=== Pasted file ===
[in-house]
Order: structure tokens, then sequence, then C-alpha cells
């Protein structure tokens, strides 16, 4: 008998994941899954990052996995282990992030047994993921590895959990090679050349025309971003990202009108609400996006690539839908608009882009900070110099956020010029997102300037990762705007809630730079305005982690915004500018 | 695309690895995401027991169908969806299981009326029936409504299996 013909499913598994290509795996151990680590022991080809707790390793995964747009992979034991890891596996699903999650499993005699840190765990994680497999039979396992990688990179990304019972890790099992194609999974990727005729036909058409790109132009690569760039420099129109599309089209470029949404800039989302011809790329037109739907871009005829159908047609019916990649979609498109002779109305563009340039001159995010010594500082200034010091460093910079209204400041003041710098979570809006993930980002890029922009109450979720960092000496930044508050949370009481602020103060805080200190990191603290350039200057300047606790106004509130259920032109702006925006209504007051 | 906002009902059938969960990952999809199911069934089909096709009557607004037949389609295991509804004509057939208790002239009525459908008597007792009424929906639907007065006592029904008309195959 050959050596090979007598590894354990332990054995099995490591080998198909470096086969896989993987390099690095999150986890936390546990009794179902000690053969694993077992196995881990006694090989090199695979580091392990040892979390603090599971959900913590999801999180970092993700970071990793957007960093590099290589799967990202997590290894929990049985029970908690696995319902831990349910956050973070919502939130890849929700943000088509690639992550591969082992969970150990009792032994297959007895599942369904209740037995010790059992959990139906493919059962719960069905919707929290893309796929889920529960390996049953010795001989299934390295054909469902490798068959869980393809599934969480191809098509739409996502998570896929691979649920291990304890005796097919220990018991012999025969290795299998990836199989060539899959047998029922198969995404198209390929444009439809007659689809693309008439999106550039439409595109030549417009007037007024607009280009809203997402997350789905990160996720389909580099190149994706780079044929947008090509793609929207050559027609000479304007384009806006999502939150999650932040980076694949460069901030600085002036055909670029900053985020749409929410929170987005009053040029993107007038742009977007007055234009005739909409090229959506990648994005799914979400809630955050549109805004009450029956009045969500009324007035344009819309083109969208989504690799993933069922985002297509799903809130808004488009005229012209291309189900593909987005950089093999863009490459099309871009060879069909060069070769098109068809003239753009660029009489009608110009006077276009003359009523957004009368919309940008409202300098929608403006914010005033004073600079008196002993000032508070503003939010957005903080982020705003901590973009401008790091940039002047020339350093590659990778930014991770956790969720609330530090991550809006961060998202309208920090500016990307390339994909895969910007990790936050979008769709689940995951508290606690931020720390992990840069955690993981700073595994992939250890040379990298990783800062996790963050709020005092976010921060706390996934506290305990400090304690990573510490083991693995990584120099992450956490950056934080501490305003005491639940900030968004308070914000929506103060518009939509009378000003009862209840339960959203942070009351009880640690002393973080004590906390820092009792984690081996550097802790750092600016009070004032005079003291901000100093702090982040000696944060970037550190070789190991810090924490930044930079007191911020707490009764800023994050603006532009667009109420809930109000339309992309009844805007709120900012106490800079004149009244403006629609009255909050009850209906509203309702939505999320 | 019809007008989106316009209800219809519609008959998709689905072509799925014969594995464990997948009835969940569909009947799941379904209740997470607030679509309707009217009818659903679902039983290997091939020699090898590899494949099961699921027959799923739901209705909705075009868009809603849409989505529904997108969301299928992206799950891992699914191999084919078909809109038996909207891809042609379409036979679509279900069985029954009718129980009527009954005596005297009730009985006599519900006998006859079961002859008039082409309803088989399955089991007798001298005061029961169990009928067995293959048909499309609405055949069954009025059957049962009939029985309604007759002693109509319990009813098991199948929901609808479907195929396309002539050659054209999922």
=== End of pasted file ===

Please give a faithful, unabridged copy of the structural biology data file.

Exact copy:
[in-house]
Order: structure tokens, then sequence, then C-alpha cells
């Protein structure tokens, strides 16, 4: 008998994941899954990052996995282990992030047994993921590895959990090679050349025309971003990202009108609400996006690539839908608009882009900070110099956020010029997102300037990762705007809630730079305005982690915004500018 | 695309690895995401027991169908969806299981009326029936409504299996 013909499913598994290509795996151990680590022991080809707790390793995964747009992979034991890891596996699903999650499993005699840190765990994680497999039979396992990688990179990304019972890790099992194609999974990727005729036909058409790109132009690569760039420099129109599309089209470029949404800039989302011809790329037109739907871009005829159908047609019916990649979609498109002779109305563009340039001159995010010594500082200034010091460093910079209204400041003041710098979570809006993930980002890029922009109450979720960092000496930044508050949370009481602020103060805080200190990191603290350039200057300047606790106004509130259920032109702006925006209504007051 | 906002009902059938969960990952999809199911069934089909096709009557607004037949389609295991509804004509057939208790002239009525459908008597007792009424929906639907007065006592029904008309195959 050959050596090979007598590894354990332990054995099995490591080998198909470096086969896989993987390099690095999150986890936390546990009794179902000690053969694993077992196995881990006694090989090199695979580091392990040892979390603090599971959900913590999801999180970092993700970071990793957007960093590099290589799967990202997590290894929990049985029970908690696995319902831990349910956050973070919502939130890849929700943000088509690639992550591969082992969970150990009792032994297959007895599942369904209740037995010790059992959990139906493919059962719960069905919707929290893309796929889920529960390996049953010795001989299934390295054909469902490798068959869980393809599934969480191809098509739409996502998570896929691979649920291990304890005796097919220990018991012999025969290795299998990836199989060539899959047998029922198969995404198209390929444009439809007659689809693309008439999106550039439409595109030549417009007037007024607009280009809203997402997350789905990160996720389909580099190149994706780079044929947008090509793609929207050559027609000479304007384009806006999502939150999650932040980076694949460069901030600085002036055909670029900053985020749409929410929170987005009053040029993107007038742009977007007055234009005739909409090229959506990648994005799914979400809630955050549109805004009450029956009045969500009324007035344009819309083109969208989504690799993933069922985002297509799903809130808004488009005229012209291309189900593909987005950089093999863009490459099309871009060879069909060069070769098109068809003239753009660029009489009608110009006077276009003359009523957004009368919309940008409202300098929608403006914010005033004073600079008196002993000032508070503003939010957005903080982020705003901590973009401008790091940039002047020339350093590659990778930014991770956790969720609330530090991550809006961060998202309208920090500016990307390339994909895969910007990790936050979008769709689940995951508290606690931020720390992990840069955690993981700073595994992939250890040379990298990783800062996790963050709020005092976010921060706390996934506290305990400090304690990573510490083991693995990584120099992450956490950056934080501490305003005491639940900030968004308070914000929506103060518009939509009378000003009862209840339960959203942070009351009880640690002393973080004590906390820092009792984690081996550097802790750092600016009070004032005079003291901000100093702090982040000696944060970037550190070789190991810090924490930044930079007191911020707490009764800023994050603006532009667009109420809930109000339309992309009844805007709120900012106490800079004149009244403006629609009255909050009850209906509203309702939505999320 | 019809007008989106316009209800219809519609008959998709689905072509799925014969594995464990997948009835969940569909009947799941379904209740997470607030679509309707009217009818659903679902039983290997091939020699090898590899494949099961699921027959799923739901209705909705075009868009809603849409989505529904997108969301299928992206799950891992699914191999084919078909809109038996909207891809042609379409036979679509279900069985029954009718129980009527009954005596005297009730009985006599519900006998006859079961002859008039082409309803088989399955089991007798001298005061029961169990009928067995293959048909499309609405055949069954009025059957049962009939029985309604007759002693109509319990009813098991199948929901609808479907195929396309002539050659054209999922």